In order to facilitate the notification process in cases of infringement, ISPs which allow users to store information on their networks, such as a web hosting service, must designate an agent that will receive the notices from copyright owners that its network contains material which infringes their intellectual property rights. The service provider must then notify the Copyright Office of the agent's name and address and make that information publicly available on its web site. [512(c)(2)]
Finally, the service provider must not have knowledge that the material or activity is infringing or of the fact that the infringing material exists on its network. [512(c)(1)(A)], [512(d)(1)(A)]. If it does discover such material before being contacted by the copyright owners, it is instructed to remove, or disable access to, the material itself. [512(c)(1)(A)(iii)], [512(d)(1)(C)]. The service provider must not gain any financial benefit that is attributable to the infringing material. [512(c)(1)(B)], [512(d)(2)].
Question: What are the provisions of 17 U.S.C. Section 512(c)(3) & 512(d)(3)?
Answer: Section 512(c)(3) sets out the elements for notification under the DMCA. Subsection A (17 U.S.C. 512(c)(3)(A)) states that to be effective a notification must include: 1) a physical/electronic signature of a person authorized to act on behalf of the owner of the infringed right; 2) identification of the copyrighted works claimed to have been infringed; 3) identification of the material that is claimed to be infringing or to be the subject of infringing activity and that is to be removed; 4) information reasonably sufficient to permit the service provider to contact the complaining party (e.g., the address, telephone number, or email address); 5) a statement that the complaining party has a good faith belief that use of the material is not authorized by the copyright owner; and 6) a statement that information in the complaint is accurate and that the complaining party is authorized to act on behalf of the copyright owner. Subsection B (17 U.S.C. 512(c)(3)(B)) states that if the complaining party does not substantially comply with these requirements the notice will not serve as actual notice for the purpose of Section 512.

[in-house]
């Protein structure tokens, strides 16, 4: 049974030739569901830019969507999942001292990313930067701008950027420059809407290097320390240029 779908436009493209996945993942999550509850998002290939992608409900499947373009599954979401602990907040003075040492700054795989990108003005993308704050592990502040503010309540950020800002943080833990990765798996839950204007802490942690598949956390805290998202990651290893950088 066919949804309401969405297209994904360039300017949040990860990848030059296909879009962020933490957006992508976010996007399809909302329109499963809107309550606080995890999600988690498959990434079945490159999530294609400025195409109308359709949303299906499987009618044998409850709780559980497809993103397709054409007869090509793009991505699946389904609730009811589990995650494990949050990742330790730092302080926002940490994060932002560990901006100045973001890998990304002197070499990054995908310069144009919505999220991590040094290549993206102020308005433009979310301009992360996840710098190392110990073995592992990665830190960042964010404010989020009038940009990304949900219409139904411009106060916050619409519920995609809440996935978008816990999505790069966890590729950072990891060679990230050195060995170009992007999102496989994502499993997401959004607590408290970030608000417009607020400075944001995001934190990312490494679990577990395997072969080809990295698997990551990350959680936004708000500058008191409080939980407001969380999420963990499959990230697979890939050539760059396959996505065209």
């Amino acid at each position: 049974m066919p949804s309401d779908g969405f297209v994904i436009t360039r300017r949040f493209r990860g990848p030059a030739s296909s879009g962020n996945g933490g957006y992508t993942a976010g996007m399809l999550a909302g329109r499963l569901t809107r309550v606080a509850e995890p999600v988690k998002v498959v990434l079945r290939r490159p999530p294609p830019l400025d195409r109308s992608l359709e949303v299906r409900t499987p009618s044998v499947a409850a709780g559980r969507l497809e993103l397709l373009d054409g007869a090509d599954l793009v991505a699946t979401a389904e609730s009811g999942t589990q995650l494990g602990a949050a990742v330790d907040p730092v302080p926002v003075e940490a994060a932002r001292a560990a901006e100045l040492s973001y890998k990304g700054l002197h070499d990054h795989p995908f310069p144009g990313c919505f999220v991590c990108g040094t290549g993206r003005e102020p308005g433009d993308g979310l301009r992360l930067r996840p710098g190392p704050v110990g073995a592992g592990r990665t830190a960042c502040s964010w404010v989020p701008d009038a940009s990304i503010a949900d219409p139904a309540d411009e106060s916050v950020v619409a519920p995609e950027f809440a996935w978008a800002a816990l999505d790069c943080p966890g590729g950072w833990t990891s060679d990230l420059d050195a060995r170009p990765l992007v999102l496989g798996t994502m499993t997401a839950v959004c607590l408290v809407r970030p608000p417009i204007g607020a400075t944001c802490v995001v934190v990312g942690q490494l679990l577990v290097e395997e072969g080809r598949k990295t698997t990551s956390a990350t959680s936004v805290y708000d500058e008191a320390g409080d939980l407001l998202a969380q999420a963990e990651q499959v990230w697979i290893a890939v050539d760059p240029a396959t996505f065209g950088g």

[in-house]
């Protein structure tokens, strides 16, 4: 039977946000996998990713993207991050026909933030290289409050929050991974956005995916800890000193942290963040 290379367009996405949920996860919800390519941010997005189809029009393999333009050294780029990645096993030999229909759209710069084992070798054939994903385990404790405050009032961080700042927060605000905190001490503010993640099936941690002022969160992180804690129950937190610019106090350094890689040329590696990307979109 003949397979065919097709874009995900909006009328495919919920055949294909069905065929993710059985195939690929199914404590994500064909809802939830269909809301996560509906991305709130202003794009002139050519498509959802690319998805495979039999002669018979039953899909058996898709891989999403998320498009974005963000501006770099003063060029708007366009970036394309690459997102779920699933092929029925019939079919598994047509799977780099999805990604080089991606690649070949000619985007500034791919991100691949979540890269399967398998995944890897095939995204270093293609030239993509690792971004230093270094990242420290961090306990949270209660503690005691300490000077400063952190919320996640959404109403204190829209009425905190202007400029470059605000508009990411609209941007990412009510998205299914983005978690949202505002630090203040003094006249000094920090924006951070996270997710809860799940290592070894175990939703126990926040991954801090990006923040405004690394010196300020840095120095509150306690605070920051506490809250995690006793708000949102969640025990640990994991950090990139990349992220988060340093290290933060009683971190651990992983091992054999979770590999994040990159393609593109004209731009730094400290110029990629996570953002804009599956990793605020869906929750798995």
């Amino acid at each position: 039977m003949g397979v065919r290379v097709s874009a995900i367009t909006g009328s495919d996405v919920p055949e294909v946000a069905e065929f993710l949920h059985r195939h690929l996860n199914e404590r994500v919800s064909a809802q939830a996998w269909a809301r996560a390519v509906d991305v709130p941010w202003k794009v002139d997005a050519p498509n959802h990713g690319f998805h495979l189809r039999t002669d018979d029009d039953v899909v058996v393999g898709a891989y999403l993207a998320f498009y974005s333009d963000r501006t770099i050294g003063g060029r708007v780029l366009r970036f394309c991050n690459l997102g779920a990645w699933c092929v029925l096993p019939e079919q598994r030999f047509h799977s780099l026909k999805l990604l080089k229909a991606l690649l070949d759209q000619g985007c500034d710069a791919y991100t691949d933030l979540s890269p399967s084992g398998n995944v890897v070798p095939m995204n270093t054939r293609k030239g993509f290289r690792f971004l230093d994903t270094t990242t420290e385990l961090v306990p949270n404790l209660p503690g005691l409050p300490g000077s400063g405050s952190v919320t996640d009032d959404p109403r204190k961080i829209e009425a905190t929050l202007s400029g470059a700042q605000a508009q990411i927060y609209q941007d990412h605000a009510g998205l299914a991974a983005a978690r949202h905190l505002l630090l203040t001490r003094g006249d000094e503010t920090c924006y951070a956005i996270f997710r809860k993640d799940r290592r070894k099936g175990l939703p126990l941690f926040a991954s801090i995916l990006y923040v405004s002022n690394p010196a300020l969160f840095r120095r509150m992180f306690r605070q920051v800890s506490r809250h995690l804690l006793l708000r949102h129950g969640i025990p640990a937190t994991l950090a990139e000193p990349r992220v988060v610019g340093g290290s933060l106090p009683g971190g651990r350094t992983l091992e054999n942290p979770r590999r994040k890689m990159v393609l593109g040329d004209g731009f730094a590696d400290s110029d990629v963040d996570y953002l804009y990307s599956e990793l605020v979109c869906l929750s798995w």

Section 512(d)(3), which applies to "information location tools" such as search engines and directories, incorporates the above requirements; however, instead of the identification of the allegedly infringing material, the notification must identify the reference or link to the material claimed to be infringing.
Question: Does a service provider have to follow the safe harbor procedures?
Answer: No. An ISP may choose not to follow the DMCA takedown process, and do without the safe harbor. If it would not be liable under pre-DMCA copyright law (for example, because it is not contributorily or vicariously liable, or because there is no underlying copyright infringement), it can still raise those same defenses if it is sued.
Question: How do I file a DMCA counter-notice?
Answer: If you believe your material was removed because of mistake or misidentification, you can file a "counter notification" asking the service provider to put it back up. Chilling Effects offers a form to build your own counter-notice.
For more information on the DMCA Safe Harbors, see the FAQs on DMCA Safe Harbor. For more information on Copyright and defenses to copyright infringement, see Copyright.